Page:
Dark Matter Transfer: An Infinite Constellation of Dreams

Review by Kenneth Harris
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Here we are again, fortunate to be at the right place at the right time! Dark Matter Transfer is perhaps the best way to describe this band and their music. Electrons merging with protons to form atoms and other ethereal aggregations are among the ideas that arise when contemplating the sounds of DMT. Three strong musical forces merge together creating a space for improvisational exploration. The level of comfort exuded by the musicians on this album, especially after realizing that it was all performed without any rehearsal, is not only notable but quite impressive! This psychedelic, groove-sailin’, cosmic train trio may send you off into the stars but has its roots well-anchored in a solid background of musical languages and live performances. Joel Davis, Justin Pacuska and Alan Krassowski are the pilots on this ship. Joel played bass for Mars Retrieval Unit, which was known for their ability to become musical chameleons. Joel’s playing with DMT is definitely reflective of his ability to comfortably explore new horizons. As a multi-instrumentalist with an extensive background in jazz and rock, Alan’s certainly no backbeat drummer! Although he can easily play that way, the musical medium created by the trio allows this drummer to also exercise his extensive skills with the authority of a lead man. Justin Pacuska, we know from Garcia Birthday Band. He brings his experience and notable, relaxed improvisational skill to the project and BOOM: we have an “Infinite Constellation of Dreams”!

 

This album opens with a strong psychedelic sound. Extended guitar and bass solos with tight drum accompaniment give us the meat and potatoes of this album. With gradual tempo changes, funky bass and guitar jams, we hear the results of strong musicianship. Again, I can’t emphasize enough how engaging this album is and how well it flows, especially with regard to these musicians just beginning to know and perform with each other. Being a longtime fan of the Grateful Dead, I couldn’t help but notice Justin’s Garcia-esque style of guitar playing. This album, having a rock -n- roll jam sound with some digital enhancement, is sure to be enjoyed by both electronic and jam band music lovers alike. These guys all share familiarity with and have their own personal connections to the abstract. This seems to bring a very unique convergence of sounds and color together with all this potential energy shared through DMT. This album has a very fresh strength! We notice the album taking on a life, seemingly of its own. Chaos transformed into music, delightful and sometimes scary, with flowing rhythms and surprise crescendos, are aspects of the music that I felt, as a cosmic listener, I was being most welcomely catered to. This itself is very much akin to the psychedelic experience. This album takes you over a vast musical landscape. You’ll awake in one genre after being serenaded into a dream state by another! I found myself with mind adrift, contemplative, yet still constantly tapping fingers and toes while I listened. We hear of stories where musicians come together without much rehearsal or foreknowledge of what’s to happen when they create and a certain inexplicable beauty is born. This is one of those stories! While lyrically I felt this album left something to be desired, fans of abstract lyrics (read: Phish fans) may find fulfillment here. Nonetheless, whether enjoying a late night pensive session at home, or drivin’ out on the open road, “An Infinite Constellation Of Dreams” will provide nice enhancement.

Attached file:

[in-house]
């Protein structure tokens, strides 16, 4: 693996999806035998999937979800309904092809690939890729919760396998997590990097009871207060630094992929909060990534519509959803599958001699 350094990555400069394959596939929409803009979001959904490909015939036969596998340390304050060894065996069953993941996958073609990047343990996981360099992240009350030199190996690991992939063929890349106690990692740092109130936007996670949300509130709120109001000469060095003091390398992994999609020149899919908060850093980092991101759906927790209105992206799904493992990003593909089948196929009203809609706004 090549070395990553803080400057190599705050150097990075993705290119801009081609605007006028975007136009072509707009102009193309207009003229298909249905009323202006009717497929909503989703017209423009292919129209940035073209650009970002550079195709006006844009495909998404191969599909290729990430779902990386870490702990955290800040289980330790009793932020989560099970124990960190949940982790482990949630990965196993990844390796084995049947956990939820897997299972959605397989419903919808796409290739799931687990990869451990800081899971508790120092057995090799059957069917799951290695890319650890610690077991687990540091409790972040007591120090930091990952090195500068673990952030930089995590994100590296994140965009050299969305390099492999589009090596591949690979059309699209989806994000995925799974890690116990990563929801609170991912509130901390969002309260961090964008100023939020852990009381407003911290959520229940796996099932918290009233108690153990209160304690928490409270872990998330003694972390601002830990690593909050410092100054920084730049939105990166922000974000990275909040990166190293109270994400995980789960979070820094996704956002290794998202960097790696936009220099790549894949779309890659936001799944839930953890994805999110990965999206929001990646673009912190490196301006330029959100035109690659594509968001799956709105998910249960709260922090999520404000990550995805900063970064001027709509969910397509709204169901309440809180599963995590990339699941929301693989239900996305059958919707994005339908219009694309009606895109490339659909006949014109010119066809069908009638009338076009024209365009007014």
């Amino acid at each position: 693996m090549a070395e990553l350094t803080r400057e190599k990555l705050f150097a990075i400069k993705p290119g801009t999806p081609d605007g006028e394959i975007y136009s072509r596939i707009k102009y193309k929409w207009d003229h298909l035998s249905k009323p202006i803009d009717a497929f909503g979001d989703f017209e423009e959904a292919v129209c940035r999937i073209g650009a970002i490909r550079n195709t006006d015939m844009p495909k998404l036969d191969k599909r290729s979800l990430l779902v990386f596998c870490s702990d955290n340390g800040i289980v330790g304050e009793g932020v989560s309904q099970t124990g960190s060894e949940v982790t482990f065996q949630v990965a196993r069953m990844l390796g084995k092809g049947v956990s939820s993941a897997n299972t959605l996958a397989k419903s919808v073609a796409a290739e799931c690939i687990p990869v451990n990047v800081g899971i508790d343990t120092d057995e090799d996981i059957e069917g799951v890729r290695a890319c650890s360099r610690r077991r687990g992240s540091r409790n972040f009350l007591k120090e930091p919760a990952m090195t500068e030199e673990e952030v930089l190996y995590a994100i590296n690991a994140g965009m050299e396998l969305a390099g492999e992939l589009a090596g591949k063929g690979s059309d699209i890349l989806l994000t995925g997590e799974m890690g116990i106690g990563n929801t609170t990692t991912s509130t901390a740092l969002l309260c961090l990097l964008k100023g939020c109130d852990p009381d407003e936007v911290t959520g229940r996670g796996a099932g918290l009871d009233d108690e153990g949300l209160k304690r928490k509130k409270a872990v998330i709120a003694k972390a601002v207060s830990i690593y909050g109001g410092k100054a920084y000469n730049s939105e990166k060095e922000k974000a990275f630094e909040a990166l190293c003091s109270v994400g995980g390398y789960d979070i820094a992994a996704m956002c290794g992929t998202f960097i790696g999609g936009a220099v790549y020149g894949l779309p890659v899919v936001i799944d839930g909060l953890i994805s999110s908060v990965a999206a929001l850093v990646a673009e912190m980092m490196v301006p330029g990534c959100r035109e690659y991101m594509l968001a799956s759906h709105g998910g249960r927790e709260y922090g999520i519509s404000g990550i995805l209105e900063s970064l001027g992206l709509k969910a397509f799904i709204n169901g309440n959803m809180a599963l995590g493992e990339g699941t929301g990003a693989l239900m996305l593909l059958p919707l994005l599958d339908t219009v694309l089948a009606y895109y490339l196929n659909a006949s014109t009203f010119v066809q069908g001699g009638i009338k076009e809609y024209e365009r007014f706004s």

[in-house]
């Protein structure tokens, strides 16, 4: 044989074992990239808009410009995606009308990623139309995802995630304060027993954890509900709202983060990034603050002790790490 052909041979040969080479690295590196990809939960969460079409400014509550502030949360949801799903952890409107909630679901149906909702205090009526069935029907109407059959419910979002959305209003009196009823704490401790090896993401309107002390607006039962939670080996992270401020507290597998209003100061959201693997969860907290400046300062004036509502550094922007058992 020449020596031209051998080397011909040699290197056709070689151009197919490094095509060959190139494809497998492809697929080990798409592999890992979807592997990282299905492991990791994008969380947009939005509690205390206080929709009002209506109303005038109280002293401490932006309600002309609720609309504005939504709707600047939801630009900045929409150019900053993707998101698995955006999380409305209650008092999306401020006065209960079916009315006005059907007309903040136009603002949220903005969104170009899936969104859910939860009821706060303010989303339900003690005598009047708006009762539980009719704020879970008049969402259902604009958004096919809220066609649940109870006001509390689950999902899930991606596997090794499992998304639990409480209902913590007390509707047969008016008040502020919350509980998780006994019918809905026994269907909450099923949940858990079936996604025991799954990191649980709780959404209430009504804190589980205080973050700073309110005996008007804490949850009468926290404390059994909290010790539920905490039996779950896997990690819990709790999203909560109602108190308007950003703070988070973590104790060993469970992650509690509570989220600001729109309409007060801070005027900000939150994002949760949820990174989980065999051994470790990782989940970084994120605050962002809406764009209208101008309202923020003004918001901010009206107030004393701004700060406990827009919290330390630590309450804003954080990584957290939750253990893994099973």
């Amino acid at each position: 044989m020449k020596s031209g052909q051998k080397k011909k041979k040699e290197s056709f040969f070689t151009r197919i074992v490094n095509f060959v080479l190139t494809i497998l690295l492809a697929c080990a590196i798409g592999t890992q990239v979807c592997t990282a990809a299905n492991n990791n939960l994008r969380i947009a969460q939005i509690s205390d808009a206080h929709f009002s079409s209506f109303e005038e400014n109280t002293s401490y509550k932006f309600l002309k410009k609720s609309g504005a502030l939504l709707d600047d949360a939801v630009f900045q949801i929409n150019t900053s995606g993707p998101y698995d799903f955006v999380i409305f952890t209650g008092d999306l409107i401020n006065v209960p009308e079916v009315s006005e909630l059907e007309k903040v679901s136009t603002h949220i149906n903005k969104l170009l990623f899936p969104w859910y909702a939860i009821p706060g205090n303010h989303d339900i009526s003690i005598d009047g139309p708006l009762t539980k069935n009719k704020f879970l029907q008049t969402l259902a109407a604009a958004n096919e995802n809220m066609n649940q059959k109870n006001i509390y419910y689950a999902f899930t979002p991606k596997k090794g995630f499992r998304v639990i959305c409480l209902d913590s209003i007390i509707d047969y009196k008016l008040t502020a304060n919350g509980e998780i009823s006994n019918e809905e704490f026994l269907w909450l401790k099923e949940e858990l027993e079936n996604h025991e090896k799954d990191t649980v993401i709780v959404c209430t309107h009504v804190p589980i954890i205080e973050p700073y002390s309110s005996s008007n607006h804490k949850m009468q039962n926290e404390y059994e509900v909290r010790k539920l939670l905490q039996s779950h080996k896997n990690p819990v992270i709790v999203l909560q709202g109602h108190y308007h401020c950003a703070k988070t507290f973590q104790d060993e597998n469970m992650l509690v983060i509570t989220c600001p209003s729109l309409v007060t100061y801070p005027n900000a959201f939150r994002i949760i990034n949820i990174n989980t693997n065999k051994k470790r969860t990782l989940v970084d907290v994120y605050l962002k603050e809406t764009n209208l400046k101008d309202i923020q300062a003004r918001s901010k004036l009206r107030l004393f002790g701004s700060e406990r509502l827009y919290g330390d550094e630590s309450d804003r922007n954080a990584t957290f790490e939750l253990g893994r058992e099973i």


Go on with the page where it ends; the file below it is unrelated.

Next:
All throughout this album we’re exposed to music that emits a dreamlike musical ambiance with lyrics that depict abstract imagery. In a two-part tune, “Song of the Ocean,” we are taken on a magical journey where the trio’s musicianship takes full flight. This song comprises the second-largest piece of music on the album. In the largest piece, “Rosenbridge,” the drums get a chance to shine. All the tracks on this album are also substantial in length, so be sure to set aside some time to have a proper listen, as it will surely command your attention. These are all obviously talented musicians, and if this is only the beginning of what we can expect from such a young formation, then look out friends! A psychedelic explosion of music is coming your way. The length of the songs is relative to the arc of the album. Nonetheless, its distinct sound is noted early in the first few tracks. Overall, this album has a great sound and flows very well. With nine tracks, the shortest among the songs is five minutes. This leaves plenty of room for improvisational jams! So dust off them old lava lamps and black lights. Pull out your old black light posters. Burn some candles and incense or maybe head out for a road trip down a forested canyon road. Whatever your pleasure, give this album a try.

 

Dark Matter Transfer will play at the Mt. Tabor Theater this Friday, March 29, with Northbound Rain.

 

Author: Kara

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